On Subjectivity & What We Call Bipolar

There is no contesting the very real ways that Moods have molded me. Mania has marked my life with heightened creativity, incredible sensitivity, and boundless energy; the madness that follows has brought broken hearts, financial worries, totaled cars, and disordered eating. It has, oh so often, been the gates to depression which pulls me out of my high and into the darkest corners of my mind. My experiences of emotional extremes are concrete. Still though, bipolar is just a category and diagnoses aren’t finite. My supposedly objective Moods—my most intimate experiences of both self-loathing and self-aggrandizement—are part of larger systems at work.

Bipolar disorder is a constructed category, a group that—although based in tangible emotional experience—has been created in order to control and profit. Bipolarity, and what we call mental illness more broadly, is part of the medical industrial complex (MIC), a web of institutions, fields, professions, organizations, and notions that are about profit not well-being —read Mia Mingus’ piece on the MIC for further wisdom. The various facets of living with Moods—healthcare, psychiatry, psychology, hospitals, prisons, holistic healing programs, dieticians, etc.—are all produced by and producers of systems of capitalism, war, and imprisonment. Our quest for wellness is beholden to colonialism, white supremacy, reproductive oppression, gender, eugenics, and slave-holding.

What we refer to as bipolar is not singular or fixed. It’s useless to think that a universal bipolar experience exists because Moods are susceptible to the tropes that govern society. I mean, let’s consider how whiteness sugarcoats my bipolarity, makes it palatable and acceptable, shields me from long-term institutionalization, incarceration, and even death; how legacies of constructing white womanhood as The Victim shape hegemonic perceptions of my illness by painting me as moral and good and to be taken care of. Let’s consider how the rage, desire, and impulsivity that characterize Moods don’t mesh so well with the construction of girlhood—sadness is feminized because of its implied weakness but passionate moods are not thrown in the basket of femininity because they are loud, dangerous and unpredictable—which leaves my behavior to be deemed unusual and dangerous. The ways in which bipolar is understand and subsequently addressed (as well as how and when it presents itself) is influenced by systems and histories that funnel resources, power, and care away from some and towards others.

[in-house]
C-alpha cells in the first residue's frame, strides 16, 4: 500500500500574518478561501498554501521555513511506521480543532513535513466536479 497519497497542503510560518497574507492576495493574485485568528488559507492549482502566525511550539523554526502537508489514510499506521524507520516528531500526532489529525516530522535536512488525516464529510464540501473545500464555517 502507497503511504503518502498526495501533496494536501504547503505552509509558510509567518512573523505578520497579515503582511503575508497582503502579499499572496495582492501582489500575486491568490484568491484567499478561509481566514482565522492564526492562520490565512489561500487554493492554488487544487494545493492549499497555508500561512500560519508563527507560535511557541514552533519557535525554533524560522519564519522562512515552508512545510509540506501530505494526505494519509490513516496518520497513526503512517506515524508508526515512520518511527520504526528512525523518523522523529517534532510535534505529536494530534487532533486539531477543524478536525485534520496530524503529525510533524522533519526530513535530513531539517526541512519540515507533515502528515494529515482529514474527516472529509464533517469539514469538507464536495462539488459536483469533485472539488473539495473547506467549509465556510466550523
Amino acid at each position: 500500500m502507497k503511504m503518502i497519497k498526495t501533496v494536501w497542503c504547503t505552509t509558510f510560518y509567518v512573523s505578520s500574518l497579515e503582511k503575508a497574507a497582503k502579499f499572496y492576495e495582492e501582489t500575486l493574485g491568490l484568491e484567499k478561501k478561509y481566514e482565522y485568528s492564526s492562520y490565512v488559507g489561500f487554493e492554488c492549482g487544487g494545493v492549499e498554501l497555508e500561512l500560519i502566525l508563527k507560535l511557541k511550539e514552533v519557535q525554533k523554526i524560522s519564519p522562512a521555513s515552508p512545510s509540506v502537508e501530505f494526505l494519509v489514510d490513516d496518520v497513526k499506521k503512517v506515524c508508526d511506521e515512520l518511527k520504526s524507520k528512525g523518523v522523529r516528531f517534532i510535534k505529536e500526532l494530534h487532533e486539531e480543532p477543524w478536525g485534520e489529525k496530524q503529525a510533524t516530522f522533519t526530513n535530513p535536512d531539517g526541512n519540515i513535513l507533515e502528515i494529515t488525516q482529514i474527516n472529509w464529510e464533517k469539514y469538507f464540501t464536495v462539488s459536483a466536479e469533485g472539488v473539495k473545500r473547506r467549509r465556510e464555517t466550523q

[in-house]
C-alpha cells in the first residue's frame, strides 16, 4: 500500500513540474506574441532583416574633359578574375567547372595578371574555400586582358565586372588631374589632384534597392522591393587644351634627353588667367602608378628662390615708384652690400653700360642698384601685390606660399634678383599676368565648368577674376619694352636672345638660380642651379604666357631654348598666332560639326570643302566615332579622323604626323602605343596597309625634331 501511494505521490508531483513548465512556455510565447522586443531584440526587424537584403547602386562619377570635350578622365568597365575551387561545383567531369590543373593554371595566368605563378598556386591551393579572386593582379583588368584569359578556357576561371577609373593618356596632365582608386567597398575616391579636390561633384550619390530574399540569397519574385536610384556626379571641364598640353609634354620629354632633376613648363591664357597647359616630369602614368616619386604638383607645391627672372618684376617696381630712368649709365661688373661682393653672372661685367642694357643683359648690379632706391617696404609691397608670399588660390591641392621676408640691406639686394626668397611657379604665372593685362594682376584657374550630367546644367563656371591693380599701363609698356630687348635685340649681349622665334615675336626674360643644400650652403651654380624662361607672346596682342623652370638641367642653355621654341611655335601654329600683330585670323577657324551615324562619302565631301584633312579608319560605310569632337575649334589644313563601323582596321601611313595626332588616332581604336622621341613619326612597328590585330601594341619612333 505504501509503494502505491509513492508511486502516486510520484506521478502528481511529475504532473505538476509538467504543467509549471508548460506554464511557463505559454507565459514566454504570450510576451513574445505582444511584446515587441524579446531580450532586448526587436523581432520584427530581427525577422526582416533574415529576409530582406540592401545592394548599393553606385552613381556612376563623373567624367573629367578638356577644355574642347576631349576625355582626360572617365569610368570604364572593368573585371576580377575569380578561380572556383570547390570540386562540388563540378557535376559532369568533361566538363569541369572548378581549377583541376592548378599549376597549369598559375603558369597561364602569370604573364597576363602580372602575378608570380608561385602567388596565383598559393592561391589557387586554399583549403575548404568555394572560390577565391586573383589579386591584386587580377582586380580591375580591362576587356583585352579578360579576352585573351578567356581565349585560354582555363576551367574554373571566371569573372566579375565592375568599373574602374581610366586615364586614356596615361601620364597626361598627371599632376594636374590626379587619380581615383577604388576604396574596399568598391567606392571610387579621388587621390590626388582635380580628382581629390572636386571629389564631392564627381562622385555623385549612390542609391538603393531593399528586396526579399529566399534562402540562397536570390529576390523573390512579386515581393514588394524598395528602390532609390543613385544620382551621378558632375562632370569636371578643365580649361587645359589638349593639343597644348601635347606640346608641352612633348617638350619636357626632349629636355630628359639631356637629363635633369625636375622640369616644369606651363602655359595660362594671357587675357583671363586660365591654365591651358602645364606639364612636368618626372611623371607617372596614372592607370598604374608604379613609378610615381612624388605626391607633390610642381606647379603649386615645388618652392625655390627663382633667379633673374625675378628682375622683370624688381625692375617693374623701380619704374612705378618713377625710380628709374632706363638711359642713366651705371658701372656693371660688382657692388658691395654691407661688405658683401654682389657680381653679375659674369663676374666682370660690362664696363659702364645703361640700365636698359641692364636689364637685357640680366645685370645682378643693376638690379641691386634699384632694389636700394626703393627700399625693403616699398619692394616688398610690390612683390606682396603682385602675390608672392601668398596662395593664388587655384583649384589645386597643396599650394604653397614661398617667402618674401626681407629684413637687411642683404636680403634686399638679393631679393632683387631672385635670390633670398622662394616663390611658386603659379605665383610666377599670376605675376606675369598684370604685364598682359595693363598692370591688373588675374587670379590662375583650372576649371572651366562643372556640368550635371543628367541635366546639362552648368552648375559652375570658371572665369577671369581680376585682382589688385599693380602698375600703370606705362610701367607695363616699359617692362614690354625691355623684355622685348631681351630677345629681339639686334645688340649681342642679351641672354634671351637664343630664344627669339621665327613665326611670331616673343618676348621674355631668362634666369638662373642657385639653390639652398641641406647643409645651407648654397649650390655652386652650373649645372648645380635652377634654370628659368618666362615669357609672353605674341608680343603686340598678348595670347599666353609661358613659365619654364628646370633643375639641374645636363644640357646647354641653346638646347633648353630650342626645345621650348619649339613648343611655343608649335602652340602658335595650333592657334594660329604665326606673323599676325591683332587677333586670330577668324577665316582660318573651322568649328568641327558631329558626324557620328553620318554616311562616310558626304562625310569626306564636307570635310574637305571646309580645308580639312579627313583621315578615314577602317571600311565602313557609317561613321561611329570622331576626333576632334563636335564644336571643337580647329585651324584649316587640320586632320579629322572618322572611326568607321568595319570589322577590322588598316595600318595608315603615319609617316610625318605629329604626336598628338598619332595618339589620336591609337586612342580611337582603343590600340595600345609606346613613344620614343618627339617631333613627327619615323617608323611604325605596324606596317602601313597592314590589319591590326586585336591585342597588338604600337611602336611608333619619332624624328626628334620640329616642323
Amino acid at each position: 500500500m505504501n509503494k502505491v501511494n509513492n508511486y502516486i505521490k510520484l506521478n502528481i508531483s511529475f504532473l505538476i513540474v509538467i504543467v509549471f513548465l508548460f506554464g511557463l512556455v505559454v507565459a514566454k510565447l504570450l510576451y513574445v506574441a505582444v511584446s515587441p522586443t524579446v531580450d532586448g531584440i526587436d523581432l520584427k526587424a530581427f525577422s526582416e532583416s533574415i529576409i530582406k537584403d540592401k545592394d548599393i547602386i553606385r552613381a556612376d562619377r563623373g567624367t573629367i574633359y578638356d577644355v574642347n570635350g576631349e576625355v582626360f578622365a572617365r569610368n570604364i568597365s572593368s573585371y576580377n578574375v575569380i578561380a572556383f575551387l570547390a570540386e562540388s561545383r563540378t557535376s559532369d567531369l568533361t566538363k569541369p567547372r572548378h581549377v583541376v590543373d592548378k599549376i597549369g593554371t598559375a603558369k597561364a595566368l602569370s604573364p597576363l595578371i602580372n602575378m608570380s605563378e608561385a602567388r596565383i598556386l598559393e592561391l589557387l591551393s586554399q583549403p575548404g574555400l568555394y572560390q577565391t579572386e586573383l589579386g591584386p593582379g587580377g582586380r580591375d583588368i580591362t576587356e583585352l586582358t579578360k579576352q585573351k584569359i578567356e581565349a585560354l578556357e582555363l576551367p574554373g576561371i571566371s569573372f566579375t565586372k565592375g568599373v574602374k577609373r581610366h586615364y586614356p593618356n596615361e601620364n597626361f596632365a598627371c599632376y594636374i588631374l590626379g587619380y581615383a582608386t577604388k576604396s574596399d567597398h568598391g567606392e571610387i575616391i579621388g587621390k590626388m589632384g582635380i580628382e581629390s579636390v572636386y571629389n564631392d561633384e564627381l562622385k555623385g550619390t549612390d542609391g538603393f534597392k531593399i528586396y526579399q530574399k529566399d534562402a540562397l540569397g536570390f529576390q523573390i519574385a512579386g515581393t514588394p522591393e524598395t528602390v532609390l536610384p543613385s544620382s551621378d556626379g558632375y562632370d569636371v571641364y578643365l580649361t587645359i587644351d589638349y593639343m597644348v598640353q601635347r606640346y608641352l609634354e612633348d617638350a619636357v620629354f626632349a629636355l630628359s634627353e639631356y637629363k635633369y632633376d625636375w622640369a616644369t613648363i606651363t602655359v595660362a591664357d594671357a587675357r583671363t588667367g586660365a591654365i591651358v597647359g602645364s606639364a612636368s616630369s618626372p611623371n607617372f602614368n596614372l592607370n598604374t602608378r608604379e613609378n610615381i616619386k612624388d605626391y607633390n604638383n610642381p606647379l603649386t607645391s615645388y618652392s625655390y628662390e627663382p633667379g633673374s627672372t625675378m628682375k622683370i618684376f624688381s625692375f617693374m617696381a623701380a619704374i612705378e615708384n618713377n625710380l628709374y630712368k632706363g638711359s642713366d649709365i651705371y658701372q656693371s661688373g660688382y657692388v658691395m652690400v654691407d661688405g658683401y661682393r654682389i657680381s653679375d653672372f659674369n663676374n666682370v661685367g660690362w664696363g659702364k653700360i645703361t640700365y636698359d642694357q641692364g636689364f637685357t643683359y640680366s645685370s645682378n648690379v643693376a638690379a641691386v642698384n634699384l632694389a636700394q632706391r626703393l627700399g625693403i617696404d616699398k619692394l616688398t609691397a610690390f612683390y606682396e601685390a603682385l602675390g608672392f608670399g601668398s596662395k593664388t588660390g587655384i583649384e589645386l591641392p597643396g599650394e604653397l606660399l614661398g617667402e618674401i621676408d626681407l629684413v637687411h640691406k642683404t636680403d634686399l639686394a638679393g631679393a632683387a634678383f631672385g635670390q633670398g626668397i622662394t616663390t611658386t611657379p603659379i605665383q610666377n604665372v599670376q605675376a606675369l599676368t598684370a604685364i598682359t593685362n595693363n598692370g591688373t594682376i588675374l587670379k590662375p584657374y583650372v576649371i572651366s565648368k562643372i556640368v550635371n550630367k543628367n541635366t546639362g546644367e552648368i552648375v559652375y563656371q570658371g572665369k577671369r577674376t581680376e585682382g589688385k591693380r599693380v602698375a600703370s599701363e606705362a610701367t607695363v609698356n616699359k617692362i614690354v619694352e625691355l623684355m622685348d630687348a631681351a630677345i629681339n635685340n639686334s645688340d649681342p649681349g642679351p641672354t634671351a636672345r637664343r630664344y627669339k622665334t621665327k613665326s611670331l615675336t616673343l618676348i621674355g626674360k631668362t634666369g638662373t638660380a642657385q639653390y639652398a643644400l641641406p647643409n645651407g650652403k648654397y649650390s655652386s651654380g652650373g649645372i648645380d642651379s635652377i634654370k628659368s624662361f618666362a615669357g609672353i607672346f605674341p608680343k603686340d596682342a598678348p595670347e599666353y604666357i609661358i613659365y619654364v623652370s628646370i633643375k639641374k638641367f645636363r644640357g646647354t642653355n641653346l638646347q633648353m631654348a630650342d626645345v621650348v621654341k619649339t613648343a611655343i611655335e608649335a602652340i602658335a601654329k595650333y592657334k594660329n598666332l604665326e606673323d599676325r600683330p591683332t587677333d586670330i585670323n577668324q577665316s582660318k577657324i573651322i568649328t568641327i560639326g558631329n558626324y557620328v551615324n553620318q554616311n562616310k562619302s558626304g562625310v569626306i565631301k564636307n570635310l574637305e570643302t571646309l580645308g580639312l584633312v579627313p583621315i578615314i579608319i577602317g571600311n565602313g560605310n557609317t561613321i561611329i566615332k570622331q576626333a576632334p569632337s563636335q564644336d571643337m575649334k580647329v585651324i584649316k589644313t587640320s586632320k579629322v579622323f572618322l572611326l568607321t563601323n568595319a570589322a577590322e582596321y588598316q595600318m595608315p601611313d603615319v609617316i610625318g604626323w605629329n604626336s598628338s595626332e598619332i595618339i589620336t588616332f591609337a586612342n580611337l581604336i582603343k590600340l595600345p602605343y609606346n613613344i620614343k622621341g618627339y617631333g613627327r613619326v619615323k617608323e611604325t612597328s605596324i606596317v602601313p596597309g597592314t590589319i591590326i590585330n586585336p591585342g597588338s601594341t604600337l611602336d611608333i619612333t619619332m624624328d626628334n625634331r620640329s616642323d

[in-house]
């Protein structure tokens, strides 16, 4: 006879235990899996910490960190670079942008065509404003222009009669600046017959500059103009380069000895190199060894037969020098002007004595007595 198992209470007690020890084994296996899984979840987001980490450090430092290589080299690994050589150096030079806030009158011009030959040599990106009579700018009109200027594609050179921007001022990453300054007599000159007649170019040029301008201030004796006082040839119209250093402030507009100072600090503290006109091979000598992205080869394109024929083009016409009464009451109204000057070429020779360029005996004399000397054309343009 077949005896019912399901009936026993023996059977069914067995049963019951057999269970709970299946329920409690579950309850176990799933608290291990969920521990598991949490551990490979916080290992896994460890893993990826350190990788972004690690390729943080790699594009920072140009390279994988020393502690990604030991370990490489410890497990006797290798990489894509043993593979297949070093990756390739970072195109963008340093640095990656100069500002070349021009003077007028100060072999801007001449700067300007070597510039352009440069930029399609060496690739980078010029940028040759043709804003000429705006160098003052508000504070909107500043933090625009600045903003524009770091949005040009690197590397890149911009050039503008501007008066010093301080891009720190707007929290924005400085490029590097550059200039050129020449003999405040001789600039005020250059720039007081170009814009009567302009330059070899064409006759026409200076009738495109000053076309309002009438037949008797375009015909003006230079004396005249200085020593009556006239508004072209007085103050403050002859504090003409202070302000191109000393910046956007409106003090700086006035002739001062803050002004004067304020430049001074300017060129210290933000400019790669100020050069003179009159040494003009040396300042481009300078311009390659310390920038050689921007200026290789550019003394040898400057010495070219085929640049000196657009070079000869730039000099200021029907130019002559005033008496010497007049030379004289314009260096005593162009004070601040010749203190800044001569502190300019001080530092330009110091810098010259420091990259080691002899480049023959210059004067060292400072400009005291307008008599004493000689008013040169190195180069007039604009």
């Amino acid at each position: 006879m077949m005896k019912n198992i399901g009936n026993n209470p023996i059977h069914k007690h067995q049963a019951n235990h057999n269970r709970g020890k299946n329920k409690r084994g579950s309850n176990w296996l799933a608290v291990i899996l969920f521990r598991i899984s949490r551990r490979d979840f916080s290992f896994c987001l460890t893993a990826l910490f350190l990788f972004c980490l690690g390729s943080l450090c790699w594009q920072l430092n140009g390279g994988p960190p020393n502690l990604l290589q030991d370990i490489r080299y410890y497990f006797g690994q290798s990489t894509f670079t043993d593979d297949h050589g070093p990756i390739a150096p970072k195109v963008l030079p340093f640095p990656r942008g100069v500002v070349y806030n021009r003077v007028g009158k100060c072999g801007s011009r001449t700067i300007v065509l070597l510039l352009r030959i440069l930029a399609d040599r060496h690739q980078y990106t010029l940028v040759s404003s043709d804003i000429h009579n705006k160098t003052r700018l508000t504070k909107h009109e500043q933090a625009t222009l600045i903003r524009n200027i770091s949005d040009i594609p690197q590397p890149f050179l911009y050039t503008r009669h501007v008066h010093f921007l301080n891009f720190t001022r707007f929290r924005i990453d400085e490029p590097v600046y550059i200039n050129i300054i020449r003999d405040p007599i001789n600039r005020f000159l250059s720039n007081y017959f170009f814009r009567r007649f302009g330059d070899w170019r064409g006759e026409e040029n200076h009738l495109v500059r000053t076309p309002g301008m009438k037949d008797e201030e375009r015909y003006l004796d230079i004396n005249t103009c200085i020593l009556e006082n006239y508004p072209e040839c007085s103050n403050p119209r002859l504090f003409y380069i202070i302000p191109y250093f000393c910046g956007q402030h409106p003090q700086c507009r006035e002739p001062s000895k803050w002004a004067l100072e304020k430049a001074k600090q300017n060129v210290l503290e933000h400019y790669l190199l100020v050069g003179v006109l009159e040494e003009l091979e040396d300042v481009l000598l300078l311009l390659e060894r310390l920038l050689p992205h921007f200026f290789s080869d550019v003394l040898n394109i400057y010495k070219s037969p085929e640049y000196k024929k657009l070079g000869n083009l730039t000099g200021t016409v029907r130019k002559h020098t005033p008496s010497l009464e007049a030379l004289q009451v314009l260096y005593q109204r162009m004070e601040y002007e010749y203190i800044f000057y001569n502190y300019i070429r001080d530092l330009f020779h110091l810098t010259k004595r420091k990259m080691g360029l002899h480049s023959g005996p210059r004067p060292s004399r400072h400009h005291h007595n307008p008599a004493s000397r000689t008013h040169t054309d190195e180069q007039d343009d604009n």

So, I’m attempting to locate myself in relation to my own experiences of melancholy and mania as well as within ideologies and structures that create and perpetuate the MIC. I am beginning to formulate a way of being that treats my extreme moods as symptomatic of an ever-changing category that we call bipolar disorder. I use this category in ways I find useful and necessary; we do, after all, exist within systems that rely on this language and it is therefore helpful to refer to the diagnosis “bipolar” in order to conceptualize my experience within them. But, I also refuse the imposition of bipolar, recognizing the ways in which themes surrounding Moods—mental health, recovery, treatment, happiness—are wielded to maintain control and fuel greed, as well as used to further define what types of bodies are desirable and what types of bodies are wrong.

In many ways, doctors and their treatments helped me through various crises. They kept my heart beating when I tried to stop it, stabilized frenzied mania, and gave me semblances of coping mechanisms. Still though, hospitals are bleak and doctors often don’t recognize the many paths of healing from trauma. Robots in white robes asked me to spill dark secrets and then, in hopes of fixing my so-called troubled mind, they sold me pharmaceutical drugs. I certainly have met nurses who resemble angels and their wings often kept me afloat but, when I was at my most vulnerable, care meant clinicians and clipboards not community or accountability.  Psychiatry and its many related components remain steeped in the systems that dominate us and so I focus on the category of bipolar in hopes of both personal healing and collective liberation. I wrestle with Moods to keep myself alive. I work with, and through, extreme periods of melancholy and mania in order to understand my own chemical makeup so that I can take increasingly better care of myself, so that I can heal, so that I can be well. I turn to bipolar to understand the role of mental health in retaining power over others, because Moods cannot be extricated from our notions about—and activism regarding—care, well-being, and health.

Words: Taliah Mancini, Image: Theo Goodyer

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